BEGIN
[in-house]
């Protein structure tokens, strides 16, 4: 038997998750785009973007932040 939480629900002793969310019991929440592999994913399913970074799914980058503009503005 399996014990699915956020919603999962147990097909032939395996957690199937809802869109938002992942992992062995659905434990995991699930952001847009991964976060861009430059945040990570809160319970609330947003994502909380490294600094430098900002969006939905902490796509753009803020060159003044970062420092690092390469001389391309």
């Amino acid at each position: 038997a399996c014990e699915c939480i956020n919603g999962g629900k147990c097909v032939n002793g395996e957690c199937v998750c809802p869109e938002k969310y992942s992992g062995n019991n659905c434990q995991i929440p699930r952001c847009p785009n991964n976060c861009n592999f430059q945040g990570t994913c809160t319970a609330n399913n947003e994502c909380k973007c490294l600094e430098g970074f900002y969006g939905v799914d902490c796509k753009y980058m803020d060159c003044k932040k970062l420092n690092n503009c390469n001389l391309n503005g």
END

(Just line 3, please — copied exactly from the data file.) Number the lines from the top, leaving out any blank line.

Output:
């Amino acid at each position: 038997a399996c014990e699915c939480i956020n919603g999962g629900k147990c097909v032939n002793g395996e957690c199937v998750c809802p869109e938002k969310y992942s992992g062995n019991n659905c434990q995991i929440p699930r952001c847009p785009n991964n976060c861009n592999f430059q945040g990570t994913c809160t319970a609330n399913n947003e994502c909380k973007c490294l600094e430098g970074f900002y969006g939905v799914d902490c796509k753009y980058m803020d060159c003044k932040k970062l420092n690092n503009c390469n001389l391309n503005g």